They have big plans tonight. When she swings into the car and slams the door, Teddy pushes the gas so hard that the car screeches and zooms ahead. The car in the road – now behind them – jerks to a sudden stop, and they laugh. Ella nestles against Linnie, who puts an arm around her. The car is crowded, and they’re all pressed flesh to flesh, breathing like one big organism crammed into a car and panting for air. They’re all happy to see Ella, reaching to bump her shoulder or turning to smile at her. They asked earlier if she could come. If I can escape my parents, she said, my mom’s wicked strict lately. They all nodded, solemn, in sympathy. Now everyone is smiling.

When they get there the party’s already in full swing. The strobe light is flashing, the music thrumming deep in their throats, and a scattering of red plastic cups already abandoned on chairs and tables. Ella throws herself into the room, pulling her friends after her. They wave their arms, flail, spin, clasp hands and lean and fall in circles until they’re dizzy and breathless. Time stops existing.

The light catches the moments one at a time and fling them at her. Movements jerk through the air, dancers thrashing like they’re drowning. She has a twelve-o-clock curfew but she ignores it, until she thinks she might fall instead of dance more. Then she stays for only another half hour.

She walks home at four in the morning, creeping under the dull flat sky, slipping sideways through the front door and padding silently up the stairs to her room. The others were all splayed unconscious on chairs and carpets or too drunk for anything, jaws hanging open, staring at her stupidly, so nobody could drive her back. In her room she collapses, still in her heels and glittery top, sprawling on her bed with her hair spread across the mattress and dripping off the edge.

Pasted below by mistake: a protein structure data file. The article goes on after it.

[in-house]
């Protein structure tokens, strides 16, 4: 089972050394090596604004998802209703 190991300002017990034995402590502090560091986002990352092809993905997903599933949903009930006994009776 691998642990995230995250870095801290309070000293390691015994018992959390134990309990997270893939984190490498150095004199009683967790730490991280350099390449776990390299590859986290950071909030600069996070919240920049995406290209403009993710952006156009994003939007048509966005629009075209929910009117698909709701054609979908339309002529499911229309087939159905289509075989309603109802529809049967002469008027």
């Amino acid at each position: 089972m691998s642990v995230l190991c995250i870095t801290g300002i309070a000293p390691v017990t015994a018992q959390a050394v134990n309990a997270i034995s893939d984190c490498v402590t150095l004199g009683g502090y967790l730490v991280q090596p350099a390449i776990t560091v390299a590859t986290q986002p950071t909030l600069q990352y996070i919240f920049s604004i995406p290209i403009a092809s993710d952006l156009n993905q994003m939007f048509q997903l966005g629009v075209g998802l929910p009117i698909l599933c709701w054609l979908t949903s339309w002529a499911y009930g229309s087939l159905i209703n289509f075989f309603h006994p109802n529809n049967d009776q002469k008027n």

She’s so tired that she can feel each breath wheeze in and out of her, whooshing through her chest as though it’s trying to snuff out a flickering flame. She’s shriveled from the heat and left in the dying ashes now, burnt to a crisp.

Knitting 2.0

Claudia was late. Claudia was always late. They’d gotten used to it by now, but it still bothered Henry. He only came to this stupid knitting group so he could sit next to her, and when she hadn’t gotten there yet the chatter felt like it was filling his head til it was fit to explode. When she got there, he always rolled his eyes, but not so she could see. She apologized, profusely, for being so late. It was usually really only ten minutes or so. Still, she should have texted or something.

Tori liked Henry a lot. He was a silly, serious sort of boy – she thought this fondly, because really at nineteen that’s what he was, just a silly boy. But he was very serious about it. Of course she was nineteen too, but she didn’t think of that. Everyone knew that girls matured faster than boys. Anyway, being a silly boy he was head over heels in love with Claudia. That was alright. She liked him as a friend, of course. He was fun to hang out with, when they did spend time together. As friends. In any case, she liked to knit and she came every Thursday just for that. The conversation helped.